Fed says limits on banking activities will apply regardless of insurance status
On January 27, the Federal Reserve Board issued a policy statement providing guidelines on how the agency evaluates requests from supervised uninsured and insured banks seeking to engage in novel activities, such as those involving crypto assets. Recognizing that in recent years the Fed has received numerous inquiries, notifications, and proposals from banks seeking to engage in new or unprecedented activities, the Fed clarified that when evaluating such inquiries, uninsured and insured banks supervised by the Fed would be subject to the same limitations that are currently imposed on OCC-supervised national banks, including crypto-asset-related activities. According to a board memo published the same day, the Fed said it “will presumptively exercise its authority to limit state member banks to engaging as principal in only those activities that are permissible for national banks—in each case, subject to the terms, conditions, and limitations placed on national banks with respect to the activity—unless those activities are permissible for state banks by federal law.” This “equal treatment” is intended to “promote a level playing field and limit regulatory arbitrage,” the Fed said.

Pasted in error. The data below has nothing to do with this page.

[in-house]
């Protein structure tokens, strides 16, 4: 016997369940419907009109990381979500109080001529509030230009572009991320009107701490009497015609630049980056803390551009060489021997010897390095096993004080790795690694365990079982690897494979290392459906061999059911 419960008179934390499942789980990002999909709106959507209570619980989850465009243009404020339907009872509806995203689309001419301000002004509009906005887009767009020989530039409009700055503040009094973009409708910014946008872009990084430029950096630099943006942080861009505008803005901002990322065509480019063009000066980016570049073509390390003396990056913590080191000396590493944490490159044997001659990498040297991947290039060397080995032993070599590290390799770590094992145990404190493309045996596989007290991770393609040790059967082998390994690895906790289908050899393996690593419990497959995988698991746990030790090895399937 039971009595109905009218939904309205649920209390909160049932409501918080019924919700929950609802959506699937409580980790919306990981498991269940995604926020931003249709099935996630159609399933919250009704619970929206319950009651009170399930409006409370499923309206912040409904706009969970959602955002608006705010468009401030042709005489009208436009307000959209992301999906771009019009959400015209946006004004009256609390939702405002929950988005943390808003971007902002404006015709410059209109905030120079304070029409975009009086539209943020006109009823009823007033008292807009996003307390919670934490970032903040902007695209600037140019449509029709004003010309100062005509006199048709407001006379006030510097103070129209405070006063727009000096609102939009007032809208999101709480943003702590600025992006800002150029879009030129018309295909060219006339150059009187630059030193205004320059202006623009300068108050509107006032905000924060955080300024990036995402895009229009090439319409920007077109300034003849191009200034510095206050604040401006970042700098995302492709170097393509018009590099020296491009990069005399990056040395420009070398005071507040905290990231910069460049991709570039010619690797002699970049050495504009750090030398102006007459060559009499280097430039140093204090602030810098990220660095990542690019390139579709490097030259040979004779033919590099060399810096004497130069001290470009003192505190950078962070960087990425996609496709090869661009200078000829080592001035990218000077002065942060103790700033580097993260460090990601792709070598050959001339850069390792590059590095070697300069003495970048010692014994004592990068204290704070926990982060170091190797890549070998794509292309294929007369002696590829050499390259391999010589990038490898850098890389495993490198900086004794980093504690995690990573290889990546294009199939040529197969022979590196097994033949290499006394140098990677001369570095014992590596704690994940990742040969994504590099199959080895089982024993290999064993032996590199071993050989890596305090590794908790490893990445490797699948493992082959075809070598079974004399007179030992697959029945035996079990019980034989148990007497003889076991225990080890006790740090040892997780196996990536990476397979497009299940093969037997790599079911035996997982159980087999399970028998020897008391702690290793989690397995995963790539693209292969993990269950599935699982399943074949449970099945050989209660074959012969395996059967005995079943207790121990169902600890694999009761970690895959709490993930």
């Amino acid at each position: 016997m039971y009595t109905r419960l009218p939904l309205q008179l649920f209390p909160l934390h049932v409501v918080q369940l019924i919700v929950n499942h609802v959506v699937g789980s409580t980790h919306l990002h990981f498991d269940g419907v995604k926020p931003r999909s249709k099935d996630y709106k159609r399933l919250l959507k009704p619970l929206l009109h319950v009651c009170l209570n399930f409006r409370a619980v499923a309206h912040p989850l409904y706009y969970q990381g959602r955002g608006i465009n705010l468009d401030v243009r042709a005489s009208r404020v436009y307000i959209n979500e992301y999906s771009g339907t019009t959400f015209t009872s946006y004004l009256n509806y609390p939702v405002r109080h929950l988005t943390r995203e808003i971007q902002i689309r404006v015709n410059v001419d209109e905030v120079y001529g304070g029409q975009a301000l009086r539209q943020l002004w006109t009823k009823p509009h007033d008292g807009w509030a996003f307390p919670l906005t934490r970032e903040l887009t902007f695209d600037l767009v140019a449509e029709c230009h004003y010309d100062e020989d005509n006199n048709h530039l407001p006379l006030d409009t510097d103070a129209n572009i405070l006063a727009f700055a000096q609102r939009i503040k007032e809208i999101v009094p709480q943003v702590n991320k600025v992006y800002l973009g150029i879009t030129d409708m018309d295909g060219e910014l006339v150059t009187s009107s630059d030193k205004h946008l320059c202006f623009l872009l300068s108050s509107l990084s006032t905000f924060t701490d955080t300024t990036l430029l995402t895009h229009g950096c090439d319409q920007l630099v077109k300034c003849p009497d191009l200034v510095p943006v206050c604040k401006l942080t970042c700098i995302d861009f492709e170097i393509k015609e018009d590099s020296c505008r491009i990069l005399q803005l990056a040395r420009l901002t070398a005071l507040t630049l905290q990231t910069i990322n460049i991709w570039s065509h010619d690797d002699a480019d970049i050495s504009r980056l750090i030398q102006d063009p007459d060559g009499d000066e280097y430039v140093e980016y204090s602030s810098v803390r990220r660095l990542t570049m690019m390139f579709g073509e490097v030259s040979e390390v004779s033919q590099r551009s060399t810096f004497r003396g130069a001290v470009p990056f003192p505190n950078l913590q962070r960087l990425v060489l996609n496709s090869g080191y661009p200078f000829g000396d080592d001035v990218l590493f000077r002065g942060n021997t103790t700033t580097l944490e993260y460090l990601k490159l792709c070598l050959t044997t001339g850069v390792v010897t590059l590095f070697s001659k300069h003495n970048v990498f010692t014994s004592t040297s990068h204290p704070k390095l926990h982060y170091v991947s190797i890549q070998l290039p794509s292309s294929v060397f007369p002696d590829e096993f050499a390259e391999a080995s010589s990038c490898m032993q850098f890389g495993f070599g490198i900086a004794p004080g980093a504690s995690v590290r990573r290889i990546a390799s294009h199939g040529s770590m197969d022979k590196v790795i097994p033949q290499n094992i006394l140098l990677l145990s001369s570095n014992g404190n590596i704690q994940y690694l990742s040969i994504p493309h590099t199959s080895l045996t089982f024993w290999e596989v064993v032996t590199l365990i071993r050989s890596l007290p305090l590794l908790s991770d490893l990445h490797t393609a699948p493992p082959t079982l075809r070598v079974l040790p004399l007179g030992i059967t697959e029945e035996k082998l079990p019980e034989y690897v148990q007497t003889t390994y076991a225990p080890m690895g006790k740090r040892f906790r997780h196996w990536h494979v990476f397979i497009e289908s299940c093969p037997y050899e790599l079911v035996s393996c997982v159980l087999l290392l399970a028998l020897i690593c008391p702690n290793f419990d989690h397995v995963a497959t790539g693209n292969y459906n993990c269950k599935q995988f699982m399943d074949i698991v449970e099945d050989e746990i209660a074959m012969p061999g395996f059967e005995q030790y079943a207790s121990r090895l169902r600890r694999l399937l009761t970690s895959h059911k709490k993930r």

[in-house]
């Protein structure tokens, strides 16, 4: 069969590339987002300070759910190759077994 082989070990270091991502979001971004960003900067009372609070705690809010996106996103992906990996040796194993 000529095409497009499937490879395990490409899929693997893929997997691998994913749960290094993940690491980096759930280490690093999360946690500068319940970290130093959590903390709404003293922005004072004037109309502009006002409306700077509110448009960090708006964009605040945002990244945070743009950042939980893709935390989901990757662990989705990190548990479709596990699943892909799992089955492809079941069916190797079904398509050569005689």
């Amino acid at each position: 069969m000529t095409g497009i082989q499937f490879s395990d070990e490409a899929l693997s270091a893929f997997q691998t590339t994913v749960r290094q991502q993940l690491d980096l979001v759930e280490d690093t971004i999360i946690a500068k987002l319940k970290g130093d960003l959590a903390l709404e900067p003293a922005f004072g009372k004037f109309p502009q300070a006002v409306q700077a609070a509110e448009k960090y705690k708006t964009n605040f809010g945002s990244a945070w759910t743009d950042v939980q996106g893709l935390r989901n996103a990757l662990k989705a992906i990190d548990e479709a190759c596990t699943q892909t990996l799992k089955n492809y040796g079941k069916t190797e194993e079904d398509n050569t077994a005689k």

The Fed reiterated that banks must be able to ensure that any activities they plan to engage in are permitted by law and conducted in a safe and sound manner. A bank should implement risk management processes, internal controls, and information systems that are “appropriate and adequate for the nature, scope, and risks of its activities,” the Fed noted. The Fed, however, explained that the policy statement does “not prohibit a state member bank, or prospective applicant, from providing safekeeping services, in a custodial capacity, for crypto-assets if conducted in a safe and sound manner and in compliance with consumer, anti-money laundering, and anti-terrorist financing laws.”
The policy statement was issued the same day the Fed denied a request from a Wyoming-based digital asset firm to become a member of the Federal Reserve System. The Fed explained that the firm—a special purpose depository institution chartered by the state of Wyoming that “proposed to engage in novel and untested crypto activities that include issuing a crypto asset on open, public and/or decentralized networks…“ presented significant safety and soundness risks.” Additionally, the Fed determined that the digital asset firm’s risk management framework failed to sufficiently address heighted risk concerns, including its ability to mitigate money laundering and terrorism financing risks.